Listen Live
PraiseIndy Featured Video
Supreme Court Justices Scalia and Ginsburg Discuss First Amendment At Forum

Source: Alex Wong / Getty

U.S. Supreme Court Justice Antonin Scalia is dead. Reports out of San Antonio, Texas say the justice was found dead at a resort in West Texas near the city of Marfa. Scalia, at age 79, was the longest serving justice on the Supreme Court and was known for his extremely conservative views and right-wing decisions. He was appointed by President Ronald Reagan in 1986.

Scalia recently raised eyebrows when during an Affirmative Action hearing of the high court, he questioned the place of blacks in higher education–seeming to suggest that some African Americans belonged in ‘lesser’ colleges or universities.

While Scalia was questioning the University of Texas’ attorney, according to the court transcripts,  he said, “There are those who contend that it does not benefit African-Americans to get them into the University of Texas where they do not do well, as opposed to having them go to a less-advanced school, a less — a slower-track school where they do well.” Scalia went on to say, “One of the briefs pointed out that most of the black scientists in this country don’t come from schools like the University of Texas.”

His comments were a head scratcher leaving many to question his motives as the University of Texas stood before the high court defending its use of race as a factor in admissions. His comments sparked debate and a firestorm of social media backlash.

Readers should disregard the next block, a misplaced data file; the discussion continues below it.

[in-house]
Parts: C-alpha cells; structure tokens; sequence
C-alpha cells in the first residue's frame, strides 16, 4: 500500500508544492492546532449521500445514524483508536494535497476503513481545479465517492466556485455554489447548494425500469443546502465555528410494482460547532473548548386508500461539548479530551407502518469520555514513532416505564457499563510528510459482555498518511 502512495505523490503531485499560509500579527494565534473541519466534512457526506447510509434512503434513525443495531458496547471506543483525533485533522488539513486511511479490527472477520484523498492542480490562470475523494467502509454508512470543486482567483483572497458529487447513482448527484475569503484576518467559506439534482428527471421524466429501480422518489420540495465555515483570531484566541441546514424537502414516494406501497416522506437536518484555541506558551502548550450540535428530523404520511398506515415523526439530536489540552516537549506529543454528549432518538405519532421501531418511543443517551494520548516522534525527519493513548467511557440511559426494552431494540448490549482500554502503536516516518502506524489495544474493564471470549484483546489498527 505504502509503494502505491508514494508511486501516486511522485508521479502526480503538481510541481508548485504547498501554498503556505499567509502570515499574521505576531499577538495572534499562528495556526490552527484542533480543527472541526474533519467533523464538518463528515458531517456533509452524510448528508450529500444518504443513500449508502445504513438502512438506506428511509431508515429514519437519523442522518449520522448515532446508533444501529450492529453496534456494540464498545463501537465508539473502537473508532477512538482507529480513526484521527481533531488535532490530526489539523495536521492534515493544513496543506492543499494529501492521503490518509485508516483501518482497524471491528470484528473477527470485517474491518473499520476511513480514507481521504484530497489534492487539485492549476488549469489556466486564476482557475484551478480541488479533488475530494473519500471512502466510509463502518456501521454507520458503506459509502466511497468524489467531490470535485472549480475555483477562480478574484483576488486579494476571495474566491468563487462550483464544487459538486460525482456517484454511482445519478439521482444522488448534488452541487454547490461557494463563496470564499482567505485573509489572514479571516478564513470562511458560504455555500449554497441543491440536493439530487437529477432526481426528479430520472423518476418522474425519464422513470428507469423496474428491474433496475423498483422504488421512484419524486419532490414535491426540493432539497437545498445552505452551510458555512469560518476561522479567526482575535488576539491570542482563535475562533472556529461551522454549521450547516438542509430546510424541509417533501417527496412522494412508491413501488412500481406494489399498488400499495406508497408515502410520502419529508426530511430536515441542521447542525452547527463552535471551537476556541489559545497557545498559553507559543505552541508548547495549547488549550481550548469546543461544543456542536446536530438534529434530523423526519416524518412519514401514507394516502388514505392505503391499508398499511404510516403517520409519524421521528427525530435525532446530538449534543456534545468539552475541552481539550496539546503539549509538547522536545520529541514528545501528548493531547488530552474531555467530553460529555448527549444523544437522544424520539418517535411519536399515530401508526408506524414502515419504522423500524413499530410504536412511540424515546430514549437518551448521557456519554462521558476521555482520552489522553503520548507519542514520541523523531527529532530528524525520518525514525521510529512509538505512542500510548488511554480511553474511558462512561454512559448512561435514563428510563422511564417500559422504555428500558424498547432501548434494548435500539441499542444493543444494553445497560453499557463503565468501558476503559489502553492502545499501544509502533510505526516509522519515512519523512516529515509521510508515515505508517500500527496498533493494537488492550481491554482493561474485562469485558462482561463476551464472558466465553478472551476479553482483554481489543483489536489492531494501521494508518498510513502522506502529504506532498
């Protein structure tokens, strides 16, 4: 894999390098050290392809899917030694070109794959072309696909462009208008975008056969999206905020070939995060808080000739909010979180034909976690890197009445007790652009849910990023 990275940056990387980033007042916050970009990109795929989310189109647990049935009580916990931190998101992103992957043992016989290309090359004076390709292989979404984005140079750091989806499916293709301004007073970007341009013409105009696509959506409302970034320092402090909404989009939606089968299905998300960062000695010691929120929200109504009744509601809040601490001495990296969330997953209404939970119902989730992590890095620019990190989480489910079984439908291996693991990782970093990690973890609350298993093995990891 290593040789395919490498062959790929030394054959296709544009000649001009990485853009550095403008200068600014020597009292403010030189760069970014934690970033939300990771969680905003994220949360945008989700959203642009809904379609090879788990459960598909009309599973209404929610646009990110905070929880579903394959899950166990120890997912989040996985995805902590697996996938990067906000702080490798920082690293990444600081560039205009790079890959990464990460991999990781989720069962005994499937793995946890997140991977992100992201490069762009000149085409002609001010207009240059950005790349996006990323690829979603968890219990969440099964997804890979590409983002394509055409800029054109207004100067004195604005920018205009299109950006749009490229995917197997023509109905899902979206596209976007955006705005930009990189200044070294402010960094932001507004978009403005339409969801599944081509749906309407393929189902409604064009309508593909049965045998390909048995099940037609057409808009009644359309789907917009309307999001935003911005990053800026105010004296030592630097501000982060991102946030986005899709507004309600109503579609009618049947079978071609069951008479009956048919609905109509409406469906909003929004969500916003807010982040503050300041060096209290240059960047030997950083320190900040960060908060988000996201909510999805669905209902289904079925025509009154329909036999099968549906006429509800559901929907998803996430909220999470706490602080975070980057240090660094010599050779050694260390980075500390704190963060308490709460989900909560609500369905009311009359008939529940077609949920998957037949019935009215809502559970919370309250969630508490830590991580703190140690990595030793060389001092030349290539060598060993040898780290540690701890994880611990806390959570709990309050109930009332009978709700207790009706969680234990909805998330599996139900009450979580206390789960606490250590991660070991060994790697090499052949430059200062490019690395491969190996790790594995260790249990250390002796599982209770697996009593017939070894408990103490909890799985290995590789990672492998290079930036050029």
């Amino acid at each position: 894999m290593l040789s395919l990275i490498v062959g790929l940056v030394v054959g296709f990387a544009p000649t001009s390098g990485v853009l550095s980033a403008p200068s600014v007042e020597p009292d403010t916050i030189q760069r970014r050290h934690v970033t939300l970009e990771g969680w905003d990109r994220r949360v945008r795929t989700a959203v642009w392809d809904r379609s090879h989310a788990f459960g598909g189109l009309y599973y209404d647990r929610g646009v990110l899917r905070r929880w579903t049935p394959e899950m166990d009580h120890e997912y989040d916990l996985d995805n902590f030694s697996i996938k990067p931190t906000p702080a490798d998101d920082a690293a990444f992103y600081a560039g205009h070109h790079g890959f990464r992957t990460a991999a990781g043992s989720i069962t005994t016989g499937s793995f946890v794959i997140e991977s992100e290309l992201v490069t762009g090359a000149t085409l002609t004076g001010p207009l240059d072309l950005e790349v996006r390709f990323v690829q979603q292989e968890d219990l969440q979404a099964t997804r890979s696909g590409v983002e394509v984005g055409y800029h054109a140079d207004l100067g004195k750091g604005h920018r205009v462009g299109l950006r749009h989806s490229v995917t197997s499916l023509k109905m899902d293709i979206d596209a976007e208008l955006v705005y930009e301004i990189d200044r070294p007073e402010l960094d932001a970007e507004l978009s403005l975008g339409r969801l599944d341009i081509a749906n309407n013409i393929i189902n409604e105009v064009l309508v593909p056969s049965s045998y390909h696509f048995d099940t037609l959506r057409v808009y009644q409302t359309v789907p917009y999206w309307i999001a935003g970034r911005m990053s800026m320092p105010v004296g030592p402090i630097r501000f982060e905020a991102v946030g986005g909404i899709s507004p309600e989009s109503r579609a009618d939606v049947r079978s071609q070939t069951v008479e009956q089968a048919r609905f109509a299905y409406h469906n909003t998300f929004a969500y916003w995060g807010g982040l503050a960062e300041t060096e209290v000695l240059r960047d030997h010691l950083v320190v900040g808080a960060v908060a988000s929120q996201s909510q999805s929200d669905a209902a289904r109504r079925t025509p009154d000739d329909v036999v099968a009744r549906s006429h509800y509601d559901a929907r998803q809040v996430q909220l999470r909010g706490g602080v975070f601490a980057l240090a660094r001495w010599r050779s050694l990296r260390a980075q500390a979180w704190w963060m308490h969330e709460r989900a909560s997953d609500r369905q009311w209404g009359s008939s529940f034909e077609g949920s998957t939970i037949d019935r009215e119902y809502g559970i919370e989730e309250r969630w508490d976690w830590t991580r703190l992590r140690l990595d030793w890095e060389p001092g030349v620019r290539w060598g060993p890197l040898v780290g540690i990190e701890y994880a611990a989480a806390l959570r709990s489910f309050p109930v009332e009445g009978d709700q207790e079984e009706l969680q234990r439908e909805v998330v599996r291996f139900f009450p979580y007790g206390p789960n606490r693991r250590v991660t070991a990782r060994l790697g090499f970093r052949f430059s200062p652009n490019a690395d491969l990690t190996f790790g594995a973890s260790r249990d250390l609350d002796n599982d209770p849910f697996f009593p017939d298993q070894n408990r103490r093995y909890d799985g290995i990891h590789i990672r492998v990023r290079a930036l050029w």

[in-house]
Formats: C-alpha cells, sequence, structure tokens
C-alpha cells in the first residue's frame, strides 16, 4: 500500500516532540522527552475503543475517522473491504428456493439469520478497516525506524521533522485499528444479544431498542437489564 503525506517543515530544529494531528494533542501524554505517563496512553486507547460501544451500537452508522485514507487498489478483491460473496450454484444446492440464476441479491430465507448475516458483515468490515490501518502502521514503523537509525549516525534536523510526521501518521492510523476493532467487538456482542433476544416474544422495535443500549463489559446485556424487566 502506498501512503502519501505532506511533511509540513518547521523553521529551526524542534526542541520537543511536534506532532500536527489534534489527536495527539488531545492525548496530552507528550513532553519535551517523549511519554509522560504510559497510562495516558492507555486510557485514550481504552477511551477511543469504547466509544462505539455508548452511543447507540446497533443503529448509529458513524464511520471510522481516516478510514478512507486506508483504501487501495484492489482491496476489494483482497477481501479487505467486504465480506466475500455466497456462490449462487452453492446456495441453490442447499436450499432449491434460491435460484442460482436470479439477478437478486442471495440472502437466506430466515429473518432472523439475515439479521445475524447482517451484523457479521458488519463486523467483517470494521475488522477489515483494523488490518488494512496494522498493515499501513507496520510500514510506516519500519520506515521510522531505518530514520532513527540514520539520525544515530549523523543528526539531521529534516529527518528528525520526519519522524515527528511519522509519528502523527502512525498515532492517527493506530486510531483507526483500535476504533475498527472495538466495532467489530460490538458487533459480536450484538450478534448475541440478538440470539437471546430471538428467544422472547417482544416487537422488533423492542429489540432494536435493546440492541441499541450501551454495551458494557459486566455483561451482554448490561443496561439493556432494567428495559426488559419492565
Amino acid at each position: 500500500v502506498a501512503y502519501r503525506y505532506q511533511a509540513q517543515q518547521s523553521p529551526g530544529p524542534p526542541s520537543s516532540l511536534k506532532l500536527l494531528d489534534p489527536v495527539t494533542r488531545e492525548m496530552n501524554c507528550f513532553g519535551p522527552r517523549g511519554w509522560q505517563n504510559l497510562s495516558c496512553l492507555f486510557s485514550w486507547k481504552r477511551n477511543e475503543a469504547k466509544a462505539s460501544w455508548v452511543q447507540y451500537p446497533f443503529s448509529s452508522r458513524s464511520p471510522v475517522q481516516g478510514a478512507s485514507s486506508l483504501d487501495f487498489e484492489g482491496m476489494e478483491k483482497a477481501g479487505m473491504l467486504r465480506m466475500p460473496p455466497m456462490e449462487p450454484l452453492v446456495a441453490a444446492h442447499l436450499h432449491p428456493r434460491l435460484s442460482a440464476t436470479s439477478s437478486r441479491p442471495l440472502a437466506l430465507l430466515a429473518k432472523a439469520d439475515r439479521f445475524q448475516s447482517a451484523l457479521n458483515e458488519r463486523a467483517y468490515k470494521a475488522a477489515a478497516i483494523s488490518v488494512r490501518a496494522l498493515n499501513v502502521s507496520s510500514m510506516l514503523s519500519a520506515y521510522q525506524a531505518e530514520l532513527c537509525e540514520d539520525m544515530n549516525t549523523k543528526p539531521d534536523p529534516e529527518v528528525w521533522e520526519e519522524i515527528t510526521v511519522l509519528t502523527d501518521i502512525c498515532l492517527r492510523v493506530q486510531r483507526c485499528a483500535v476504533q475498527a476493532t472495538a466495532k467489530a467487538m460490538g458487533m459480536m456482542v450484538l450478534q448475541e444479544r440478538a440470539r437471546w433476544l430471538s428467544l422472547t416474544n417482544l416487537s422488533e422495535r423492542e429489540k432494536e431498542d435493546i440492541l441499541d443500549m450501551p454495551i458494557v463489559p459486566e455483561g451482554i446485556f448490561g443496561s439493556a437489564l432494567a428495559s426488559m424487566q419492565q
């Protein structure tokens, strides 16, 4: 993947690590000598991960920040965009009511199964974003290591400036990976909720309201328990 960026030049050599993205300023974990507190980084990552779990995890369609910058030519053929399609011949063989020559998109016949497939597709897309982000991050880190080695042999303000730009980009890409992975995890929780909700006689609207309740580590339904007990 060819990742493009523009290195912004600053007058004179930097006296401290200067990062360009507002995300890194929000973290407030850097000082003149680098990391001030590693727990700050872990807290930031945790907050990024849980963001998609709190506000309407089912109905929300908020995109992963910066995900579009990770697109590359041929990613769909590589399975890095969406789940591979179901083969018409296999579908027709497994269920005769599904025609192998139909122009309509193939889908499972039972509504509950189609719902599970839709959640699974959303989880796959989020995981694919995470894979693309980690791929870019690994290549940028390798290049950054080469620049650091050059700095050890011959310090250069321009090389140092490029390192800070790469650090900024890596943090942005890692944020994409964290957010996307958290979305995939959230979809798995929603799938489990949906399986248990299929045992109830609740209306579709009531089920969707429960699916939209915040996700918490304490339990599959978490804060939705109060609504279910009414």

Scalia’s legacy on the U.S. Supreme Court and his impact specifically on the African-American community will likely be hotly debated in the days, weeks, months and years to come.  President Barack Obama will now have the opportunity to fill a vacancy which may change the direction and political leanings of the highest court in the land.

Local reactions to the death of Justice Scalia have come in.  

Indiana Governor Mike Pence directed flags at state facilities statewide to be flown at half-staff to honor the service of United States Supreme Court Justice Antonin Scalia, in accordance with a presidential proclamation issued Saturday evening.

Flags should be flown at half-staff beginning immediately until sunset on the day of Scalia’s burial. Governor Pence also asked businesses and residents to lower their flags in honor of Justice Scalia’s service to the nation.

Indiana Republican Party Chairman Jeff Cardwell issued the following statement:

“We are deeply saddened by the sudden loss of Justice Scalia. With his nomination from President Ronald Reagan, he fought tirelessly for conservative values and defended our U.S. Constitution with a passion and fervor that is rarely seen today. He will be forever remembered for not only his thought provoking oral and written argument style, but also for his dedication to our country. This is a great loss for America. Our thoughts and prayers are with his family during this time.”

To keep up with the latest on this story, read more, HERE.


kimwellsmedia 021316

(last update 16:35 021416)

Follow me on Twitter @kwellscomm.